The exterior of the PacTV site
The majority of facilities for ITN were
provided by OB company Prolink Television.
These included its new HD OB truck positioned
at Canada Gate not far from Buckingham
Palace. A second vehicle was located at the
The ITN studio at Canada Gate was
equipped with four Ikegami HD cameras and
two Sony radio cameras. An additional cabled
camera covered Clarence House, official
residence to Prince Charles and – until 2009
– Prince William and his
brother/best man, Prince
Harry. Another studio
at the Abbey housed
three Ikegamis, with a
roving Sony radio camera.
Prolink Director Michael
Dugard commented that
– excluding the wedding
service – his company
originated nine hours of pictures.
BSkyB had originally wanted to achieve
a Royal first by covering the entire wedding
in 3D. Permission to shoot 3D inside the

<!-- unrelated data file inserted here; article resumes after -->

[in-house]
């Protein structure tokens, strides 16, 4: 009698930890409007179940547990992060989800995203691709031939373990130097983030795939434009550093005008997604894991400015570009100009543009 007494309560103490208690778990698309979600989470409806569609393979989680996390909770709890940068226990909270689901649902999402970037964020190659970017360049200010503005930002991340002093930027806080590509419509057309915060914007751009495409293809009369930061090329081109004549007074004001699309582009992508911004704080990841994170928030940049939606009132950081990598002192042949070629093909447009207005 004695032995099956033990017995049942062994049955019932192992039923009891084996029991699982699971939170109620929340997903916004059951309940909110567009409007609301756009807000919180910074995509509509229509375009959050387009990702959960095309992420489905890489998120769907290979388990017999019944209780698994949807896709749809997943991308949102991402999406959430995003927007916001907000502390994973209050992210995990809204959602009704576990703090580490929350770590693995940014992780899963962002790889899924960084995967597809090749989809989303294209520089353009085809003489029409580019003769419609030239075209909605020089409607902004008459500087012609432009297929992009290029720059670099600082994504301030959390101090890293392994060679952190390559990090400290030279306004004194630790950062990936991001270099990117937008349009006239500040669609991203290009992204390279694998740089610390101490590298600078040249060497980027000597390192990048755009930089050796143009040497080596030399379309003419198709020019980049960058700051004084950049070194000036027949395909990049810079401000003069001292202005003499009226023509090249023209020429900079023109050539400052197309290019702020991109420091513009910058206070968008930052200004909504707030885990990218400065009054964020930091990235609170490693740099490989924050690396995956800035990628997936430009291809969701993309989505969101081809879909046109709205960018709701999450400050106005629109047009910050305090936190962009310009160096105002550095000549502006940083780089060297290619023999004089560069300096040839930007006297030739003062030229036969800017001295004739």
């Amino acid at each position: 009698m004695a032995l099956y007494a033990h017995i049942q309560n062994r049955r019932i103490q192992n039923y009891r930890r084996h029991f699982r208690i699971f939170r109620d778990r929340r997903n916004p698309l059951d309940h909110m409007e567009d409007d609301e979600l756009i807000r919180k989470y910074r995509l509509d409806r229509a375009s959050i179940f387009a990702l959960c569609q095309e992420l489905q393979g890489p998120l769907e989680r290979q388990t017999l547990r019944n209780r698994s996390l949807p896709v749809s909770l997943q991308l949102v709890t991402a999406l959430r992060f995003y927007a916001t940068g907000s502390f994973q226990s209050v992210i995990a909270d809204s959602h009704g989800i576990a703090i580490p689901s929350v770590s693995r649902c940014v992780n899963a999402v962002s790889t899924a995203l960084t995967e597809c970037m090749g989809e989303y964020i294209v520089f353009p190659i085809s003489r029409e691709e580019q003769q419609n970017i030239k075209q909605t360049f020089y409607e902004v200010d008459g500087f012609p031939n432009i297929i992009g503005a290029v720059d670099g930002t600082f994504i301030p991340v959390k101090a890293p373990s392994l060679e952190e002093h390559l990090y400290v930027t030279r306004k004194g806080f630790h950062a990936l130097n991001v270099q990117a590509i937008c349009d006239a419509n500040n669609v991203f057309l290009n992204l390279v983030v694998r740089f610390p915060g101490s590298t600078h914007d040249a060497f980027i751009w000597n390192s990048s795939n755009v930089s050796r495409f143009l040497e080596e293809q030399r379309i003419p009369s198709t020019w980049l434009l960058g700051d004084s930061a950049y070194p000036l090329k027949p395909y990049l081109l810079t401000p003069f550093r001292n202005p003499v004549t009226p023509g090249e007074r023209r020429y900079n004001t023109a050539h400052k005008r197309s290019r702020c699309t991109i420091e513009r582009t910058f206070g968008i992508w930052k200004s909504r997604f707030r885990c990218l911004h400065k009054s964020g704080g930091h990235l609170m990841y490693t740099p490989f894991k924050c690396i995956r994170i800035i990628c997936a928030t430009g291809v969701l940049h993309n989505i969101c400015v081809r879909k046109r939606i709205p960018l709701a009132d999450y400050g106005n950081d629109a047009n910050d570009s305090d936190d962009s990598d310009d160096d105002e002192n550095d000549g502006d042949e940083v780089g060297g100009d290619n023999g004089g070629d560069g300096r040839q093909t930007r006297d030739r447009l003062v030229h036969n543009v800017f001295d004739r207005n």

Abbey was refused but Sky had four rigs
with ARRI ALEXA cameras, supplied by Axis
Films (OnSight), outside the Abbey and
at Buckingham Palace and Canada Gate.
This stereoscopic material was used for a
highlights program shown on the Tuesday
after the wedding.
“We were desperate to get some 3D
involvement in an event as important as this,”
said Darren Long, Director of Operations at
Sky Sports who oversees OBs. “Although we
didn’t get permission to film inside the Abbey
purely because of space constraints, we did
get permission from Clarence House to at
least capture some of the pageantry from a
spectator’s point of view.”
PacTV’s London studio